33. Steve Wright says:

    In many respects, the Cold War was “easier” for Christians, especially in America. An officially atheistic Soviet Union, bent on world conquest, brings clarity.

    There is no separation of mosque and state in Islam. That has to be understood as step one. That is why we see no such separation in sharia governments. The random Muslim may affirm such a separation, especially in the West, but that does not make the norm.

    Nobody believes in fighting for Christianity with the sword, with killing the pagans, simply because they are pagans. However, the secular nation of America (and free nations worldwide) have an enemy that is no longer thousands of miles away, nor (thanks to foreign dependence on oil) can be ignored by the international community.

    And this enemy is motivated by a religious fervor. It matters not whether they have “hijacked” Islam, anymore than it matters if Lenin hijacked Karl Marx’s writings. Present reality is all that matters.

    So when a largely Christian nation fights back against an entirely Islamic enemy for freedom for all people within its borders (including other religions, homosexuals, women) it is NOT a religious war on our side, nor should we wring our hands as followers of Christ that we are violating Christ’s teachings anymore than those who fought fascism and communism.

    And the government owes its citizens the wisdom and commitment to discern the tactics of the enemy…and that ever since the Greeks presented a certain horse to Troy, failure to recognize this fact has led to disaster. Even the Bible contains examples of military victory brought about by subterfuge.

  34. Steve Wright says:

    Hindus have been persecuting Christians in India. Do we ban Hindus?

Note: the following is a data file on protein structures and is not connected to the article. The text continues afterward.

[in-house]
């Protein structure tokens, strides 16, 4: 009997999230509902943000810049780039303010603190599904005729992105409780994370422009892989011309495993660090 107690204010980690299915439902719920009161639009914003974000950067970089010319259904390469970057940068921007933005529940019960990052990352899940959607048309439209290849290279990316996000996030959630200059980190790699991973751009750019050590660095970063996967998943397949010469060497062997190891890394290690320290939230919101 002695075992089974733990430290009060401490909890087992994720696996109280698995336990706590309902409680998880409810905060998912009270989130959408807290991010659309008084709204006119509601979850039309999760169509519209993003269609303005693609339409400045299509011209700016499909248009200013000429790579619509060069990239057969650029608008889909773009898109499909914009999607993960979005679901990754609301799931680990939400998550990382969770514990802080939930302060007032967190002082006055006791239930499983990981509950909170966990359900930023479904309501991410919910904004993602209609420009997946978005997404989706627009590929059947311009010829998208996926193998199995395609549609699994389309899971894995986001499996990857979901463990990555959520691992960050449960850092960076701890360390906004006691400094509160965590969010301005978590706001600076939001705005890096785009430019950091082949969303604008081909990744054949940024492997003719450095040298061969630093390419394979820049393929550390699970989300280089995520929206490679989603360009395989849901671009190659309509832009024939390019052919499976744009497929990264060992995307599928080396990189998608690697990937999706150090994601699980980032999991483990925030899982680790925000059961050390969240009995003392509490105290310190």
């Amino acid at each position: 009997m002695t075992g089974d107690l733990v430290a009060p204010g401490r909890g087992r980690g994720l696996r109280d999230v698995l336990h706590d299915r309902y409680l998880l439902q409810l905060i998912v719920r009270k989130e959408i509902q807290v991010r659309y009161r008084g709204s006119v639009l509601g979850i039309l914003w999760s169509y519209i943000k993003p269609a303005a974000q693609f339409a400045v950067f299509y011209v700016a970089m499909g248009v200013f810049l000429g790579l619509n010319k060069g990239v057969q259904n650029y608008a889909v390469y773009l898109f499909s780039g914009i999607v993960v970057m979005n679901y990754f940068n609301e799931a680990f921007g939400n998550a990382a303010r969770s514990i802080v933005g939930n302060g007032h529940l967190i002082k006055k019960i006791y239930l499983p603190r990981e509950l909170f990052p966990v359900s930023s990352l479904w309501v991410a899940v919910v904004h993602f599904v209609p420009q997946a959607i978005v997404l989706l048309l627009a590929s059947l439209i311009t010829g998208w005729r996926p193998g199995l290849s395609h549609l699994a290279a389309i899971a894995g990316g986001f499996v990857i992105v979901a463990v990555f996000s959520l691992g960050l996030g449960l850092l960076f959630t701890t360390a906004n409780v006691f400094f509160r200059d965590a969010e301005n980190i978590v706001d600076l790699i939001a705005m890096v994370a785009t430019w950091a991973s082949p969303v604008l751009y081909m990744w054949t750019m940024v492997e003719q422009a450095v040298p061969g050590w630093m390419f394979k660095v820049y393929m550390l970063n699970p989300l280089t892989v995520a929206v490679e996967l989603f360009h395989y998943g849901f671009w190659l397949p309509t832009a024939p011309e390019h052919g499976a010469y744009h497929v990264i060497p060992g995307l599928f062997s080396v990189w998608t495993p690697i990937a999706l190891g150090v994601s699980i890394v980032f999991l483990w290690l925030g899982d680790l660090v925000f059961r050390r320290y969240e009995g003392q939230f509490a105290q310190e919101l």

——————————————-
    Duane, because of my strong connection to India which you may not be aware of but most regular here know, I thought of this before you wrote it….I almost added above that I do not care what religion those in groups 2-4 happen to be either….

    I add that now.

  35. Duane Arnold says:

    #35 Steve

    I largely agree with you, but with a few caveats –
    1. “largely Christian nation”, I think I would dispute…
    2. Islam is a danger as practiced among many groups and nations. Saudi Arabia has been notorious for decades in this regard. I do not see Saudis being banned or even considered.
    3. Pakistan (no oil) has equally been aggressive in their intolerance, but again, no ban.
    4. “Nobody believes in fighting for Christianity with the sword…” I think many do believe in this.

  36. Steve Wright says:

    1. “largely Christian nation”, I think I would dispute…
    ——————————————-
    What matters is this discussion is that 75% of the voters in 2016 profess to be Christians. The discussion here is public policy, not the wheat and the tares.

    2-3) You are not going to find me supporting the inconsistent international policies of our government with Islamic nations around the world. We could start with the Bush family. However, since you write in the context of the temporary ban, you actually are doing a fine job of supporting Trump’s view — namely, that this is not a Muslim ban but directly connected to nations that have broken down as to their governments. They can’t provide us the needed materials to vet that other Islamic, stable, governments can provide. I NEVER implied that oil had anything to do with this temporary ban through the Executive Order, nor was I speaking of the ban at all – but rather our history as a country over the last several decades.

    4) – I don’t know what to say to such a worldview. I feel sorry your liberalism has gotten you to embrace it. No different than those on the right convinced the left wanted them thrown into FEMA camps during the Obama years. Utter madness.

    Needless to say, there is no evidence Christians are running around the streets of America using violence in the name of Jesus Christ against unbelievers. In fact, I would wager that for every loon who vandalizes a mosque there is a fake news report of someone lying about being harassed.

    Maybe you define the word “many” as in a few nobodies on twitter….but you will not find a denomination, influential leaders, or serious argument that non Christians are to be killed for Jesus’ sake while waving the stars and stripes.

    But if “many” are advocating the murder or forced conversion of Muslims in America, then it should not be too hard to come up with half a dozen or so names to list out here for evaluation.

  37. Josh the Baptist says:

    My very best friends, whom I’ve known since early childhood, are by and large not Christian. It was about the time that we were all separating and going to college, before social media, that I was saved. They kept going in the same direction. I turned around.